For adventures of the more physical type, there are many options. The waters at the National White Water Centre in Bala are at their best in spring, so it’s the perfect time to go white-water rafting under the tree canopies. The rapids are fed from the Tryweryn River, a steep, fast-flowing Snowdonia river that’s controlled by a dam for guaranteed flow.

People in a boat going through some rapids
Get the adrenaline pumping running the rapids at the National White Water Centre © D.Pimborough / Shutterstock

The Gower Peninsula, an Area of Outstanding Natural Beauty, gets much busier when the sun comes out – mainly with keen walkers and people riding horses. Local route guides and pony trekking operators can show beginners the ropes and some of the breathtaking local scenery, from wide sandy beaches to craggy cliffs. If watersports take your fancy – maybe SUP, kayaking or canoeing – you can hire gear or have a lesson from a Visit Wales approved activity provider. With nearly 900 miles of coastline and hundreds of lakes, lagoons and rivers, the Welsh waterways are waiting to be enjoyed.

Cheer on the boys

Rugby is a huge deal in Wales. By spring, the Six Nations Championship is well under way. When it ends in late March, there’s still plenty of fire in the boys. One of the most exciting events for regional rugby is Judgement Day VII, which takes place on 27 April in 2019 at the Principality Stadium in Cardiff. The four rugby union teams (Cardiff Blues, Llanelli’s Scarlets, Newport Gwent Dragons and Swansea’s Ospreys) meet for a double-header fixture and a night of revelry in the capital city.

Cap it off with some culture

Book lovers can put two week-long events into their diaries. First is the Cardiff Children’s Literature Festival, running from 30 March to 7 April in 2019. While it’s aimed at children, the celebration of reading and imagination draws in lots of adults who want to be a part of the workshops and author talks in Cardiff Castle, Cardiff City Hall and Cardiff Central Library. In the so-called ‘Town of Books’, Hay-On-Wye, the annual Hay Festival runs from 23 May to 2 June 2019. Novelists, travel writers, children’s authors, comedians, journalists, screenwriters and winners of the Man Booker Prize, Pulitzer Prize and Nobel Prize are among the first batch of the line-up to be revealed, with nearly 600 others to be announced.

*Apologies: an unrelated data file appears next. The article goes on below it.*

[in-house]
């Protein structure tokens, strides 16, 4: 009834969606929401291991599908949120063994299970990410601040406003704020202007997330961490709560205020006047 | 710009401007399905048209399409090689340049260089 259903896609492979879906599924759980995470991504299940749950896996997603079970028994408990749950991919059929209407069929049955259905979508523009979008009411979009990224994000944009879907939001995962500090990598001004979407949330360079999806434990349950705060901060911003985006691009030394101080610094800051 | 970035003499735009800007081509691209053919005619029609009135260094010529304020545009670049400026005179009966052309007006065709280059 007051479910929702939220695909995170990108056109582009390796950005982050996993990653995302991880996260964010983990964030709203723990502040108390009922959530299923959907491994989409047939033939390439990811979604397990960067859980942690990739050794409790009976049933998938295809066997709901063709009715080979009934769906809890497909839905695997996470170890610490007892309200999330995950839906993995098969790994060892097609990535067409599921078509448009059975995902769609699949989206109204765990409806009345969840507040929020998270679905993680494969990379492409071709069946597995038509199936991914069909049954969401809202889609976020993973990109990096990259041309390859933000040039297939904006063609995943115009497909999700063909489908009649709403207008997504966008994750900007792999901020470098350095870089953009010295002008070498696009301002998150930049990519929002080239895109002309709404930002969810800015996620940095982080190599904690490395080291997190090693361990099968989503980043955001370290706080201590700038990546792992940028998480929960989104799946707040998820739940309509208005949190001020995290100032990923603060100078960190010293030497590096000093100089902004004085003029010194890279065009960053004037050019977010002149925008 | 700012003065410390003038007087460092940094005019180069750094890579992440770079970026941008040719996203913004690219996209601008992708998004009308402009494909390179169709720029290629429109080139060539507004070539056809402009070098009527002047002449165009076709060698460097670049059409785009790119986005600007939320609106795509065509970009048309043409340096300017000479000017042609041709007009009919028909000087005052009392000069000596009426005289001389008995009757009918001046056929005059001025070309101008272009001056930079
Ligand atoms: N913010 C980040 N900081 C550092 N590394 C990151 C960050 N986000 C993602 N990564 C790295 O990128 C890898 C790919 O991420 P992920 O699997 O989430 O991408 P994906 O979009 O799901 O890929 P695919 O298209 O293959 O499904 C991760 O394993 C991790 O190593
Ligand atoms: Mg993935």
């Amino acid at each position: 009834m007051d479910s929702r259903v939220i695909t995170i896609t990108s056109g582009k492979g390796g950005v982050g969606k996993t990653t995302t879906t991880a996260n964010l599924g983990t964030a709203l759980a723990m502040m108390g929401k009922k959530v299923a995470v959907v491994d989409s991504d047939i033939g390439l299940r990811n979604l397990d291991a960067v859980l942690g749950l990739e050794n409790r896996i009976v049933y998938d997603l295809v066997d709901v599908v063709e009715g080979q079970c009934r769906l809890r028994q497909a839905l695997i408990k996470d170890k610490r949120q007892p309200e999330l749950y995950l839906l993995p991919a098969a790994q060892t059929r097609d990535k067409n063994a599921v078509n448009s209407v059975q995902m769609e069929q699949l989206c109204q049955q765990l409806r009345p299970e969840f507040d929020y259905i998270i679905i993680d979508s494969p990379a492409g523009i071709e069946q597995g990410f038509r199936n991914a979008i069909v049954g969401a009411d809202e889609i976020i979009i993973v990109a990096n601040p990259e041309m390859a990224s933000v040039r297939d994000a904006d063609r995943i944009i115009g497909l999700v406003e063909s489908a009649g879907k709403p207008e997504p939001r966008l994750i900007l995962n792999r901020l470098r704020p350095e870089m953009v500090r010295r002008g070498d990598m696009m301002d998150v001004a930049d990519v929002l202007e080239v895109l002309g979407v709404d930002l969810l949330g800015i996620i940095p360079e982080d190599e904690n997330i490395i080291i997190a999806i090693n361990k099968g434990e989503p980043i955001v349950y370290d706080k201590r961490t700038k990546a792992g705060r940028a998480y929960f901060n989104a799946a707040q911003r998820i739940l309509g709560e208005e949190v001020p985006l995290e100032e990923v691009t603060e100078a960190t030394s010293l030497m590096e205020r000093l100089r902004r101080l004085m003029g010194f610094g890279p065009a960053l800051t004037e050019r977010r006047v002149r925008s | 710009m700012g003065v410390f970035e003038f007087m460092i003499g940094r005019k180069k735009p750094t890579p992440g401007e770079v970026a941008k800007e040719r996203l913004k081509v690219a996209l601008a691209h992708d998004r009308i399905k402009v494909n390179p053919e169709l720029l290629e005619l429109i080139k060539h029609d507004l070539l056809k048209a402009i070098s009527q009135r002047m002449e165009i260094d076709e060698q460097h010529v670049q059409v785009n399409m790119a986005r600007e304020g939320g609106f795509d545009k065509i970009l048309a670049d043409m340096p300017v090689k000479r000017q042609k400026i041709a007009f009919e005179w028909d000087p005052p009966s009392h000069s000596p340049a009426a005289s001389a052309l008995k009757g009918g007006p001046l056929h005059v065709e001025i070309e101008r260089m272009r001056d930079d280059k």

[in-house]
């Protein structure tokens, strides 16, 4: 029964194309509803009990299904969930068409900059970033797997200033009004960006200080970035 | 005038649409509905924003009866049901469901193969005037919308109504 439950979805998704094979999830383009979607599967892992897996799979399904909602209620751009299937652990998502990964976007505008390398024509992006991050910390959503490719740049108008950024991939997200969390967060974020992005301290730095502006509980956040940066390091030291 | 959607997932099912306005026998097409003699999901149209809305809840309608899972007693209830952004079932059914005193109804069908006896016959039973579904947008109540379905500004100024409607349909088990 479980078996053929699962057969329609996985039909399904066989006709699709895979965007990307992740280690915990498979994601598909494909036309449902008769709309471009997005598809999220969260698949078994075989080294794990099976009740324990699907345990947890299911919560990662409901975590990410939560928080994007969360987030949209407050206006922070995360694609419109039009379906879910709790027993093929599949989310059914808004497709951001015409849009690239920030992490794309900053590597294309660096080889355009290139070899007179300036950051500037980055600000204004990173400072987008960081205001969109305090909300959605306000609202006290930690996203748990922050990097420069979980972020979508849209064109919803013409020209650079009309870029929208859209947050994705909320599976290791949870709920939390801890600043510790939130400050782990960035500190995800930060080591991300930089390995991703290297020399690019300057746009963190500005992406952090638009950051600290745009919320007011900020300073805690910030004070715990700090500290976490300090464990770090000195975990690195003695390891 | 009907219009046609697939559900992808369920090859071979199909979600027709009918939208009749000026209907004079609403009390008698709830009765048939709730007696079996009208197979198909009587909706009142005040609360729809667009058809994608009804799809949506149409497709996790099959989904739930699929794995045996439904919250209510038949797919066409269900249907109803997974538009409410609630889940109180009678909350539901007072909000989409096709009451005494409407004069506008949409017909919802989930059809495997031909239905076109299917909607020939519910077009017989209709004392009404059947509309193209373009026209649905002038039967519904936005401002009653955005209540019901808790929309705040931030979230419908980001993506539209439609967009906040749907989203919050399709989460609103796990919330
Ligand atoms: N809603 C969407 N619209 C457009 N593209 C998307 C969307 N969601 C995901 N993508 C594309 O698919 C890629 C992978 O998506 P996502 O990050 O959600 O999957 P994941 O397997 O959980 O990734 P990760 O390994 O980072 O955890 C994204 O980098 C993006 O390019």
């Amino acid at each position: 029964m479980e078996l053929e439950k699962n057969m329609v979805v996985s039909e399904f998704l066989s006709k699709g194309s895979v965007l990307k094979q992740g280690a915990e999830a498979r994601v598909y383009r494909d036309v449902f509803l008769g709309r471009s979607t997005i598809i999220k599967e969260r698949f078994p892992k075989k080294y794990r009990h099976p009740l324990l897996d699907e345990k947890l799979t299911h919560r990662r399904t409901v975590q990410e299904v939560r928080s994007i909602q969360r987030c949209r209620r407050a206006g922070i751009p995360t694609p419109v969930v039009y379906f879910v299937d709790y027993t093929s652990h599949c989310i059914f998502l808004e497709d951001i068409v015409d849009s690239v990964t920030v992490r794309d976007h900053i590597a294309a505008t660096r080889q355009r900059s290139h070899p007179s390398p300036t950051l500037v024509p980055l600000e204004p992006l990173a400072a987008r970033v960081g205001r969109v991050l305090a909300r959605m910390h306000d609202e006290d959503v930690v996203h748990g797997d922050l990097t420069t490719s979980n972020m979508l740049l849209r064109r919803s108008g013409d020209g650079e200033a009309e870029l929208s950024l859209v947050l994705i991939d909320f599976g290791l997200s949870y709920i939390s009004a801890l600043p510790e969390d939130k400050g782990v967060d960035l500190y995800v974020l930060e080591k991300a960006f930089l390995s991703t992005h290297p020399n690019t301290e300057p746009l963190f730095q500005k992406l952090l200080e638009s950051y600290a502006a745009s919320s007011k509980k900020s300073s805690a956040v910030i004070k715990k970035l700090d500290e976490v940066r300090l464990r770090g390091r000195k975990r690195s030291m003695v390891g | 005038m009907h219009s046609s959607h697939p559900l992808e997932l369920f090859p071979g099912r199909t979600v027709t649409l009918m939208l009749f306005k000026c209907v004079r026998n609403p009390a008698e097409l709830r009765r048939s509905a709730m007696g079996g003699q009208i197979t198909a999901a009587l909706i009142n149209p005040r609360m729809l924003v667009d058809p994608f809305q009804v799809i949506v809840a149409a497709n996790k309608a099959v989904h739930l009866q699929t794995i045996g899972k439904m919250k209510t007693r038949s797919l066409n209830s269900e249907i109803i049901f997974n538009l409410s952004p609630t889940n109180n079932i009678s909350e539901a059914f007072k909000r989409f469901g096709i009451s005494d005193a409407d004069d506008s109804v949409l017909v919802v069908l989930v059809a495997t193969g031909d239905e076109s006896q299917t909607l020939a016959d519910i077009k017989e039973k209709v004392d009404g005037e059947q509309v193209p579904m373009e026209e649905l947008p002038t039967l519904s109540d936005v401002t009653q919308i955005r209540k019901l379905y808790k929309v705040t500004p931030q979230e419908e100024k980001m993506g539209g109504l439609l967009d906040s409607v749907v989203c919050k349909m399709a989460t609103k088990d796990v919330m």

Man standing outside a book shop in Hay-On-Wye
Obey the sign and indulge your love of reading at the Hay Festival © Anadolu Agency / Contributor / Getty Images

Over the May bank holiday (26–27 May 2019), Cowbridge Food and Drink Festival brings delicious produce to the quaint market town. As well as stalls selling farm-fresh meats, hunks of Welsh cheese, craft beers and delicatessen-style produce, there are live demos, street food stands and a wholly vegan area. On the same weekend is The Big Retreat Wales in Lawrenny, Pembrokeshire (24–27 May). The four-day festival combines different aspects of wellbeing – exercise, relaxation, food and thought – into a family-friendly event in a gorgeous rural setting. Both festivals are lovely ways to see out the season.